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Paying for college

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Paying for college

Giving and getting

One of the biggest dilemmas families and individuals face when deciding to go to college is determining how to pay for it. With the cost of obtaining a college degree steadily rising, it is often difficult, if not insurmountable, to simply pay tuition, fees and other expenses out-of-pocket. Fortunately, higher education institutions can offer various forms of financial aid to students that help to make the cost of attendance more affordable.

Federal financial aid is administered by the U.S. Department of Education and can be awarded as grants, loans or a combination of both to students who wish to attend any institution in the United States that has been federally approved to participate in Federal Student Aid programs. Students do not have to reside in the state where the school is located in order to receive this form of funding either. Obtaining federal financial aid starts with completing the Free Application for Federal Student Aid (FAFSA), which can be accessed online. This free application takes about 20 minutes to complete. FASFA opens on Oct. 1 of the year prior to the academic year for which the student is applying, which means that the FASFA for next year is open right now. Federal financial aid awards are need-based, meaning that award amounts are based on the student or family’s income and ability to pay in relation to the cost of attendance for the schools they are choosing. While this is the most widely used means of financial aid, it was surprising to learn that many don’t take advantage of the funding that is available to them. A recent study conducted by the National Center of Educational Statistics concluded that about 25% of those who are eligible for federal financial aid never apply, mostly due to believing their family may be ineligible or may not qualify for financial aid. 

Financial aid from the state is similar to federal financial aid but is administered by a state governmental agency and can only be used at institutions located in the state by college students who are also residents of that state. In our case, state financial aid funding is overseen by the Indiana Commission for Higher Education (CHE). Like federal financial, state-based financial aid in Indiana is also need-based. The CHE’s two financial aid programs are the Frank O’Bannon Grant and the 21st Century Scholarship, Indiana’s early promise program. Students must sign up for the 21st Century Scholarship while they are in middle school to be eligible for this funding when they attend college. Although every student who signs up for the 21st Century Scholars program is accepted, less than half of those who are eligible actually apply, essentially leaving free money on the table that could help pay for college.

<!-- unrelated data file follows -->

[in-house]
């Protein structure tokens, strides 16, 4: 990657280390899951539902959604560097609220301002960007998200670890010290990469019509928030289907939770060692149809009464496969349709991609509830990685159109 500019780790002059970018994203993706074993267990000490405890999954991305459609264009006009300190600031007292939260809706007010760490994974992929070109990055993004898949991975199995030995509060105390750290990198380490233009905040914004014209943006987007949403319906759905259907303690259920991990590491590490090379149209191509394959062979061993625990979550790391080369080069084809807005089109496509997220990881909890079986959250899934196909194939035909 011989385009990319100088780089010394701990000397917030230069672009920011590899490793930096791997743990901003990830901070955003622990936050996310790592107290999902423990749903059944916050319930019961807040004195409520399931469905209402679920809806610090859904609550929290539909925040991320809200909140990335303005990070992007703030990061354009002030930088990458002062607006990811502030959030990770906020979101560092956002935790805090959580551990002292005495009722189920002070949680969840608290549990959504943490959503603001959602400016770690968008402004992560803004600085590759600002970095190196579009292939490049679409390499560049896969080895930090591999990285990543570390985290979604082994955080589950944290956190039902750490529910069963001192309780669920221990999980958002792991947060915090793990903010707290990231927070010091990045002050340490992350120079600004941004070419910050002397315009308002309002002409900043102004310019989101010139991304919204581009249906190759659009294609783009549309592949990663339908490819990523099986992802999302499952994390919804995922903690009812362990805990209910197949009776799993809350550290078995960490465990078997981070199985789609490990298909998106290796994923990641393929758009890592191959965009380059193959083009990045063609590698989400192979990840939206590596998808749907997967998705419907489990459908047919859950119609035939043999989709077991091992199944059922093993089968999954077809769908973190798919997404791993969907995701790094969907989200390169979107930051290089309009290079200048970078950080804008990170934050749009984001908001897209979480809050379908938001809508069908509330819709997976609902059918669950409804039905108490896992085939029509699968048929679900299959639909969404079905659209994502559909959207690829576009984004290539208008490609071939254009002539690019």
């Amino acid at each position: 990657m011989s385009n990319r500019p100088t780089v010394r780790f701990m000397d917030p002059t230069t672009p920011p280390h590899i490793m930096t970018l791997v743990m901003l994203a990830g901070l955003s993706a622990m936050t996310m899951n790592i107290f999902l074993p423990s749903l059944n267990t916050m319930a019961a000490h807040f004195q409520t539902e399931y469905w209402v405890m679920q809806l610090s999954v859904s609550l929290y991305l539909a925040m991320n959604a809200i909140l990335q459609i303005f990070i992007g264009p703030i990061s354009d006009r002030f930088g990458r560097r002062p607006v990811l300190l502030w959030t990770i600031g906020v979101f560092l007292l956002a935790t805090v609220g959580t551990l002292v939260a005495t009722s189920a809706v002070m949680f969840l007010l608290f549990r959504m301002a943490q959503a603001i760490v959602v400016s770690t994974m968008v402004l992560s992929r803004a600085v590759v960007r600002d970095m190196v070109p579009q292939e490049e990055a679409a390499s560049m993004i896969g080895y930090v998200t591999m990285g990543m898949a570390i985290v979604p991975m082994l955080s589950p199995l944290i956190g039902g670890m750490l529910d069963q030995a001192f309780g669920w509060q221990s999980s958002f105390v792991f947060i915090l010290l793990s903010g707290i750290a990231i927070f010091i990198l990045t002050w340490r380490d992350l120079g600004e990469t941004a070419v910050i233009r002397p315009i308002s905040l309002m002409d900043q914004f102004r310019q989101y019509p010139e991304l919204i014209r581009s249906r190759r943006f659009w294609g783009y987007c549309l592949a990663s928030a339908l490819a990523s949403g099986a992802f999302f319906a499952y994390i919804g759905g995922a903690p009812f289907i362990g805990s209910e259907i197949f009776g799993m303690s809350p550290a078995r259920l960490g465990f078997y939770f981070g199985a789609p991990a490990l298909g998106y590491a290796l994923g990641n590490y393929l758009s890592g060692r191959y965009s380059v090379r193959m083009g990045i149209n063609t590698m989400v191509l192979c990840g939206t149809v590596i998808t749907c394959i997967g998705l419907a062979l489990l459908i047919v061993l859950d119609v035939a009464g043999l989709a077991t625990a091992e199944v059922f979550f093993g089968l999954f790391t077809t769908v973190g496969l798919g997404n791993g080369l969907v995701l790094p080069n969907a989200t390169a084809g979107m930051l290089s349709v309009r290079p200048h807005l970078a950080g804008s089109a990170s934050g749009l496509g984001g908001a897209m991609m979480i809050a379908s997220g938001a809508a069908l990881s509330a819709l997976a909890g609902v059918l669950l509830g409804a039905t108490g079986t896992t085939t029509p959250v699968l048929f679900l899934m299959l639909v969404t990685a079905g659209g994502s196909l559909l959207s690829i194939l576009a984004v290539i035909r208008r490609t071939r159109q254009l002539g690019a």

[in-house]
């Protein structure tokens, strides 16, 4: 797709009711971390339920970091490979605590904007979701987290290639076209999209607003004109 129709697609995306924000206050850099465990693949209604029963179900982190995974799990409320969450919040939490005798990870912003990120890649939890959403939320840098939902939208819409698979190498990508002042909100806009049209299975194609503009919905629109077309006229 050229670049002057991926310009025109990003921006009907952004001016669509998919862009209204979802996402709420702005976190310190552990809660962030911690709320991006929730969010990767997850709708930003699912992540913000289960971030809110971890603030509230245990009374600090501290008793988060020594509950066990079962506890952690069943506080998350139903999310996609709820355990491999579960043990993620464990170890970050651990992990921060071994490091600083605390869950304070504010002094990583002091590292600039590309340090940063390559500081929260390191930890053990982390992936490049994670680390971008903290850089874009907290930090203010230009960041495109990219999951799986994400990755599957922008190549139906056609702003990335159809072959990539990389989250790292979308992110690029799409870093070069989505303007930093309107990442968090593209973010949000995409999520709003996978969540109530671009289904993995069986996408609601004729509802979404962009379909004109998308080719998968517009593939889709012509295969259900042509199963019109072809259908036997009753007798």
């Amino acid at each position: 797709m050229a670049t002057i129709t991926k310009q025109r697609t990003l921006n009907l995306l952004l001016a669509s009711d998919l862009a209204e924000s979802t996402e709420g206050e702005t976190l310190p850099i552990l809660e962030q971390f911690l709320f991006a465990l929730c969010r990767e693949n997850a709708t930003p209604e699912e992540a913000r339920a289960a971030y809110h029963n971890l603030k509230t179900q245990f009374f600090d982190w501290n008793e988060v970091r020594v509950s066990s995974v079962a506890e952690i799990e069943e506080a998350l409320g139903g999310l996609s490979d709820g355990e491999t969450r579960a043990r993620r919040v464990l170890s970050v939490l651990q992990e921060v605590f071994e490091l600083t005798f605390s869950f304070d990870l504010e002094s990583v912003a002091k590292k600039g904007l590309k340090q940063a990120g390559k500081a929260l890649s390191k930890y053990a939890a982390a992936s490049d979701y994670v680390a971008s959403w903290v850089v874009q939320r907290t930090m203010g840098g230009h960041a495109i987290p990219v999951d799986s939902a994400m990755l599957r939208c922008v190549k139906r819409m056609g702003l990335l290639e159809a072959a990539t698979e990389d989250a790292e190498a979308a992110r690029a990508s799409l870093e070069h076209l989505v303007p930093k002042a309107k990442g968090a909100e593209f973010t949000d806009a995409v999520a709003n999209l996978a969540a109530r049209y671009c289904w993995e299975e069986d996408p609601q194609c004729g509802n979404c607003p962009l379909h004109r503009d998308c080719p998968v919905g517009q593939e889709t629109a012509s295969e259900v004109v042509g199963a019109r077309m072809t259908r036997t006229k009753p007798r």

Institutional aid can be scholarships or grants awarded by the institution from funds they collect through donations to the school. Institutional grants are typically need-based, while scholarships can be need-based or merit-based. As the name implies, merit-based scholarships are earned and based on a student’s levels of achievement in areas such as academics, athletics, performing arts or other special disciplines. In both cases, applying for institutional aid may require completing a separate financial aid application.

Consequently, the prospect of paying for college can be daunting to consider. However, federal, state and institutional financial aid are readily available at most colleges and universities to help defray the expense. Students and their families must be vigilant in making sure that they are taking advantage of the funding that is available to them. In many cases, students do not receive financial aid because they simply do not apply. If you have questions or just don’t know where to begin, start by contacting the college or university’s Office of Financial Aid for help and information. 

Dr. Sean Huddleston is president of Martin University, Indiana’s only predominately Black institution (PBI) of higher education.

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